Changes in spontaneous and sensory evoked cerebral blood flow are extensively used to infer neural activity in the brain with functional magnetic resonance imaging (fMRI). However, the relationship of these hemodynamic changes to neural activity, the pathways by which neural activity controls blood flow, and the interaction between sensory-evoked and spontaneous activity are still poorly understood. To address these questions, we will use 2-photon laser-scanning microscopy (2PLSM) and intrinsic optical signal (IOS) to measure spontaneous and sensory evoked hemodynamics in the somatosensory cortex of awake, head-fixed mice. We will measure the relationship between both sensory evoked and spontaneous neural activity and the subsequent blood flow ('neurovascular coupling'). The signaling pathways that underlying this coupling will be dissected by measuring neural activity and blood flow in transgenic mice lacking muscarinic cholinergic receptors on either blood vessels or cortical neurons. This will allow us to disentangle the direct vasodilatory effects of acetylcholine from the indirect effects mediated via increases in neural excitability. Finally, we will determine how sensory evoked activity interacts with ongoing spontaneous activity in the brain. Quantifying how spontaneous and sensory-evoked neural activity couples to blood flow is critical for understanding the function of the healthy brain.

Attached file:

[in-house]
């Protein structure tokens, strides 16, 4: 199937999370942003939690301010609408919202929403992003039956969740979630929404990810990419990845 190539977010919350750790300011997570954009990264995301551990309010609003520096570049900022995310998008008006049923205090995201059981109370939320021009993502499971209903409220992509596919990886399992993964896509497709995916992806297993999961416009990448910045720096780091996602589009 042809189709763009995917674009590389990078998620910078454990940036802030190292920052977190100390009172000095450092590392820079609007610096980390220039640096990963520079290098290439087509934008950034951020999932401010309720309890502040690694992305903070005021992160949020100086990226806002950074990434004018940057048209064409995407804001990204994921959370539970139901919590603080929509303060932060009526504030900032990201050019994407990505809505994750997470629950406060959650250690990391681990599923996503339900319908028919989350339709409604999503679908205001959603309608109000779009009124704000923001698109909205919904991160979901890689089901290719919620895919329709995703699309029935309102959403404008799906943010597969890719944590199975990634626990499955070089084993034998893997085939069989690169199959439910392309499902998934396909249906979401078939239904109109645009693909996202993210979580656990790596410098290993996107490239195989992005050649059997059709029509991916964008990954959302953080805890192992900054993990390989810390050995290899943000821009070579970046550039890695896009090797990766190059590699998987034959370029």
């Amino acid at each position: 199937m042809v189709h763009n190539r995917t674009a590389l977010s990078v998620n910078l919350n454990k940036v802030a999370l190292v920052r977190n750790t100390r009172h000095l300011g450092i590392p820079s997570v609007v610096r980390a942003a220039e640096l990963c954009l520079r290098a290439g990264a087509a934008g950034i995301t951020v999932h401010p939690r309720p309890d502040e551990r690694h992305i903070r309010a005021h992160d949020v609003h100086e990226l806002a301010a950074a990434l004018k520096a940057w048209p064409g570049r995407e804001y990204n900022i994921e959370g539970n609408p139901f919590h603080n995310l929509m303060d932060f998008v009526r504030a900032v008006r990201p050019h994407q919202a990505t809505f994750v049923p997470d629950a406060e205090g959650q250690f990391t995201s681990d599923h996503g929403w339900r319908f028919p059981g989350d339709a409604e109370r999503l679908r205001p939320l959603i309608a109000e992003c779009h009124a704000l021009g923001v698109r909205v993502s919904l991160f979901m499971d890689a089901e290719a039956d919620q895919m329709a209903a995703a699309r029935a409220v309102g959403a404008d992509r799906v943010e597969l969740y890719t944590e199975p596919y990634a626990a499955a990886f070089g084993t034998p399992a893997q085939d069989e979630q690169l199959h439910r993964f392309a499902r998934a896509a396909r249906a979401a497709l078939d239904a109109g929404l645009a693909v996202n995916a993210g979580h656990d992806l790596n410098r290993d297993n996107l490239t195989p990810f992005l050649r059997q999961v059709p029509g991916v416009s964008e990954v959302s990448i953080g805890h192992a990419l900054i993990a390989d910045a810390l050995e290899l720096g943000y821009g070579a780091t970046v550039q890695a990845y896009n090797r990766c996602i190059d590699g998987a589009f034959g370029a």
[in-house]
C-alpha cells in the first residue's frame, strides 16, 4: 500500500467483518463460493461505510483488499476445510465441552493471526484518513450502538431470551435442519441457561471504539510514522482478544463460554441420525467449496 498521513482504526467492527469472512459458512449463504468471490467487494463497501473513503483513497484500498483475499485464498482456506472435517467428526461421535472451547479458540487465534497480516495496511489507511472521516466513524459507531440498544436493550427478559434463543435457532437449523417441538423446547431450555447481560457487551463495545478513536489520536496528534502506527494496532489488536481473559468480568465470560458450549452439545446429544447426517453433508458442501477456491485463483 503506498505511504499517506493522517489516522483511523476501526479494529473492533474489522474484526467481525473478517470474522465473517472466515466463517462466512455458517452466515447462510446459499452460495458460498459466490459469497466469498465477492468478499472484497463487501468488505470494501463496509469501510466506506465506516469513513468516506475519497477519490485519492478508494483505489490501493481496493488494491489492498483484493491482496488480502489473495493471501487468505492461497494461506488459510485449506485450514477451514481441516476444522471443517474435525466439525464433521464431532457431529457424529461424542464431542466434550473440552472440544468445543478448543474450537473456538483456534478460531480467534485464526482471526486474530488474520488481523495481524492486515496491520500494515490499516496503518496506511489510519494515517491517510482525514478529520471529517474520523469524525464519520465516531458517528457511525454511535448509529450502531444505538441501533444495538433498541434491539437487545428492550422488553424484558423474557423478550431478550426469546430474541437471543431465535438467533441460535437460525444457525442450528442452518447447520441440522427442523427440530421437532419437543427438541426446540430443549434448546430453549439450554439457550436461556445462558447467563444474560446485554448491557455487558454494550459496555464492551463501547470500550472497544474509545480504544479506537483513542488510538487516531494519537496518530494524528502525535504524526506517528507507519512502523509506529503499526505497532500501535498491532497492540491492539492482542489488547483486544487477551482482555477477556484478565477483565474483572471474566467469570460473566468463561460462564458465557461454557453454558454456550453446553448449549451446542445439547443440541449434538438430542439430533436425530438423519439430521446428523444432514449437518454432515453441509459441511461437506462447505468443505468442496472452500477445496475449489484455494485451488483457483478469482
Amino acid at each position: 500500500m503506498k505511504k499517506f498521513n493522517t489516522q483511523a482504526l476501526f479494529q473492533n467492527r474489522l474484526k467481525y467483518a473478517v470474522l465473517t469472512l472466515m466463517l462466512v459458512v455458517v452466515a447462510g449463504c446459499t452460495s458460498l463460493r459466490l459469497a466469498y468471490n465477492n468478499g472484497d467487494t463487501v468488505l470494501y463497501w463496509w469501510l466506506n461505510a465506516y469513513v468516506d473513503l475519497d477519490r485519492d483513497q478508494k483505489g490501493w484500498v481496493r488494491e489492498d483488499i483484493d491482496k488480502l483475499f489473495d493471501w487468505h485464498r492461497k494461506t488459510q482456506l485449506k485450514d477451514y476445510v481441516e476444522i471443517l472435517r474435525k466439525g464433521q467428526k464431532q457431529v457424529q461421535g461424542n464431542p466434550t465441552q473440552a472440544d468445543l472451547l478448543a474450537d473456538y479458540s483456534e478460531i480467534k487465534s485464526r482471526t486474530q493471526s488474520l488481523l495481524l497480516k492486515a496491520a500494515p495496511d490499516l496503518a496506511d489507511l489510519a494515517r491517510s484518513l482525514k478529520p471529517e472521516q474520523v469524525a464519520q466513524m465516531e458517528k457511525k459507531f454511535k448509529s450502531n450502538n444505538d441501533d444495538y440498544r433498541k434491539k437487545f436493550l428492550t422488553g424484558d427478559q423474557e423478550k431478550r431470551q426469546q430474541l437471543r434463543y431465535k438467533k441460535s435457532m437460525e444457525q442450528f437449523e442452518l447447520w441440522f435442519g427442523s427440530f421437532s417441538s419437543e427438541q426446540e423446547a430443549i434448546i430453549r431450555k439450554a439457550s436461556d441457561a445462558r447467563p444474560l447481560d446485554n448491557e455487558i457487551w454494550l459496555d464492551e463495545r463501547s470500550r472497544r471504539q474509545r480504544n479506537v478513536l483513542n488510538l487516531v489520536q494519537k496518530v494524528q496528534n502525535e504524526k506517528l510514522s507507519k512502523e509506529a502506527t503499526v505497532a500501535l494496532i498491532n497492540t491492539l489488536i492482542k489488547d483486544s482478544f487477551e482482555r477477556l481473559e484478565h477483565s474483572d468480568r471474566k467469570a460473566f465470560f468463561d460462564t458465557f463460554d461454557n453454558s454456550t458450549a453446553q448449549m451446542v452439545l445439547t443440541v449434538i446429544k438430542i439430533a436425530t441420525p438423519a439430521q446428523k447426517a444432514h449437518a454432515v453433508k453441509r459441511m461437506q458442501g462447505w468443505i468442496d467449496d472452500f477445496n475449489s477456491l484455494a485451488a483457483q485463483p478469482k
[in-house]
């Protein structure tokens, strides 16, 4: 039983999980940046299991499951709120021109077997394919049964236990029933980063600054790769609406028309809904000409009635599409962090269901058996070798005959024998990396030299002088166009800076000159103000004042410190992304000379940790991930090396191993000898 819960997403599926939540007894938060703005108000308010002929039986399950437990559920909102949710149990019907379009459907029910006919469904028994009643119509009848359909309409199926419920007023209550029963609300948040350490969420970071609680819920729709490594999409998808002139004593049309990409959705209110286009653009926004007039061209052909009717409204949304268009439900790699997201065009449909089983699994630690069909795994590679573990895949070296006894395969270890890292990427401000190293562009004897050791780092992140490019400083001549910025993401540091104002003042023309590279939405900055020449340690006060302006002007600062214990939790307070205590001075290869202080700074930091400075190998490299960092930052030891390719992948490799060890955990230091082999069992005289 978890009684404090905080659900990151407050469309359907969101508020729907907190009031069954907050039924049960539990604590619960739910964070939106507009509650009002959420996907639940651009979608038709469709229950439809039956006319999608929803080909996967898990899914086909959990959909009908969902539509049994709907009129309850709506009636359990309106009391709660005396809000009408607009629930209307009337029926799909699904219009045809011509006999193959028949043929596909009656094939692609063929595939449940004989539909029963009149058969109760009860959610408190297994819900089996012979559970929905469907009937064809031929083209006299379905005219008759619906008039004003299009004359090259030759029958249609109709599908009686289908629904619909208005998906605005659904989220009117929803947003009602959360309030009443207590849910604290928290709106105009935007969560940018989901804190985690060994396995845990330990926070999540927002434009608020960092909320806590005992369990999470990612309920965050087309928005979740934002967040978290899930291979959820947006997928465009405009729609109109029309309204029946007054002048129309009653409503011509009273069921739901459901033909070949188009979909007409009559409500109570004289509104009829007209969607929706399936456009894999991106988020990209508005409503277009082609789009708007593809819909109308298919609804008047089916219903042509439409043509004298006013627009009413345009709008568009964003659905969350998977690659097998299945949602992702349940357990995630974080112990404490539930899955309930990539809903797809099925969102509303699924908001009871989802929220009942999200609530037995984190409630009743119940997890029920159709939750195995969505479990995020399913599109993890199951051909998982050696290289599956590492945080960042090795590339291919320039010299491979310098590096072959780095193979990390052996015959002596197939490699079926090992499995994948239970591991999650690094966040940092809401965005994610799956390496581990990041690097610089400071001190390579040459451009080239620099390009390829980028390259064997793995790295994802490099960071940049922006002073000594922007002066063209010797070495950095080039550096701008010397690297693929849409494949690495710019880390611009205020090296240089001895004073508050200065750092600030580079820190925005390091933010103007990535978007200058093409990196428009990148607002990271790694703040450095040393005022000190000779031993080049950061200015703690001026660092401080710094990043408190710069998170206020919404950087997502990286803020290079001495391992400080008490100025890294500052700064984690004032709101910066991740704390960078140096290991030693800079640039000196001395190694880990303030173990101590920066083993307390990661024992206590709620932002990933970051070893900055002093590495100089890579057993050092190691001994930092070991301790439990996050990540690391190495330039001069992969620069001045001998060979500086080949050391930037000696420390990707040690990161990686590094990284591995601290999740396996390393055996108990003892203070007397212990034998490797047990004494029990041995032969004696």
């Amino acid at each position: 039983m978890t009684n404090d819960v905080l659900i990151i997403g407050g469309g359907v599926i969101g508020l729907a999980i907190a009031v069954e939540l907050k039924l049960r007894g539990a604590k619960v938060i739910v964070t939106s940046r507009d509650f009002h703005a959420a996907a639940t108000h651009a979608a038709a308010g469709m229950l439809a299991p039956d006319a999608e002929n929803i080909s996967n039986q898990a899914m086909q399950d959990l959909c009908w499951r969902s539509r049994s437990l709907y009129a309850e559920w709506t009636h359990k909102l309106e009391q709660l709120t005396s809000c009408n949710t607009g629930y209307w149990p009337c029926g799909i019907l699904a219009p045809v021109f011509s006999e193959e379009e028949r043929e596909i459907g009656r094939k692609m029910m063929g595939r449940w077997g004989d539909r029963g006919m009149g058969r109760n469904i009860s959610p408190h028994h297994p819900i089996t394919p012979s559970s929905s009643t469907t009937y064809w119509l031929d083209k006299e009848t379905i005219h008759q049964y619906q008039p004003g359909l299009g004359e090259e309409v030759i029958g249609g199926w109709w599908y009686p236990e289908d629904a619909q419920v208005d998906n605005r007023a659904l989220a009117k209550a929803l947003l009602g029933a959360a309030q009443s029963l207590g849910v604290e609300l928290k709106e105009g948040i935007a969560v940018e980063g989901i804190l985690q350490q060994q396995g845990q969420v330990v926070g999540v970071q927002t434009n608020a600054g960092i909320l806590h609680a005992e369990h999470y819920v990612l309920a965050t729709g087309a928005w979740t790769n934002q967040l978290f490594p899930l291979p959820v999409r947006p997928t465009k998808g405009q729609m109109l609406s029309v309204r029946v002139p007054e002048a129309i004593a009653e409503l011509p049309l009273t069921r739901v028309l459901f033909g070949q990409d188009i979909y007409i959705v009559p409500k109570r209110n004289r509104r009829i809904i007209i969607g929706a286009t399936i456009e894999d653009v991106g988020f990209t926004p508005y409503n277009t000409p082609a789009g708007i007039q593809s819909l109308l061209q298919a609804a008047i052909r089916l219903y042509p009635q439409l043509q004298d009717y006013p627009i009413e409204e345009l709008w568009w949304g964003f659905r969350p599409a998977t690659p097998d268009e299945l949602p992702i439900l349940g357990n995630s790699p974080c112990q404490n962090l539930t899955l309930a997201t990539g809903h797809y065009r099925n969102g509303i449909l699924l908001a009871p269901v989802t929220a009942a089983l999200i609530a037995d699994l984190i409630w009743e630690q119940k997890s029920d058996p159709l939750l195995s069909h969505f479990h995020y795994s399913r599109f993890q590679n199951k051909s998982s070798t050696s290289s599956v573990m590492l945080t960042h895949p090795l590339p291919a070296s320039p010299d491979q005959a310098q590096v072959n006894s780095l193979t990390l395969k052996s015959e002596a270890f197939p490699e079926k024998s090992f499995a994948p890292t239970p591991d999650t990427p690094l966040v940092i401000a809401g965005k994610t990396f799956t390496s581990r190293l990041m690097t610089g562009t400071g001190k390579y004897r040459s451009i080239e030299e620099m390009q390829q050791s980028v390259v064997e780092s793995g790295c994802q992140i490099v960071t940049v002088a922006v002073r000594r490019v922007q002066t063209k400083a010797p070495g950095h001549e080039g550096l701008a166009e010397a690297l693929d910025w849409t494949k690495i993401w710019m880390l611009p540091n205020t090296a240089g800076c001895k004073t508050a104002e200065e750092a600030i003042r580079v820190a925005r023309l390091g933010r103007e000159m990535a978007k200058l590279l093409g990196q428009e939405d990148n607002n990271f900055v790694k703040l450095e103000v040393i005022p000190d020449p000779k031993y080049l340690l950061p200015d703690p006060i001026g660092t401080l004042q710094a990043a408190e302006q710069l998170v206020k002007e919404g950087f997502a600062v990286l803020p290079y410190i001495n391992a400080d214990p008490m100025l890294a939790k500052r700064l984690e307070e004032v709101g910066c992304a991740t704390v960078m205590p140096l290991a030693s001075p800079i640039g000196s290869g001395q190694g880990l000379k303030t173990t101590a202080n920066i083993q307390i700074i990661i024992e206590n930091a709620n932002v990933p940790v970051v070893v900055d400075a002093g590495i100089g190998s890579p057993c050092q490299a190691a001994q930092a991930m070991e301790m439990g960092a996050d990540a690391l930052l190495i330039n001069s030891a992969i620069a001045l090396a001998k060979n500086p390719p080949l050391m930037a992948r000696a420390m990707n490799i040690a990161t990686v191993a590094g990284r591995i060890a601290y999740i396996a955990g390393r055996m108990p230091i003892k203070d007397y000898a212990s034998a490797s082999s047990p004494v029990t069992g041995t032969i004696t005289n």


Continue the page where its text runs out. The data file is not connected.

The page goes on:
Increases in blood flow are commonly used to non-invasively infer neural activity in the human brain, however it is not known if spontaneous fluctuations in blood flow reflect neural activity in the same way sensory evoked activity does, and by what pathways neurons increase cerebral blood flow. We will measure the relationship of cerebral blood flow increases to neural activity and their mechanistic basis in an animal model, which will provide insight into neurovascular disorders.
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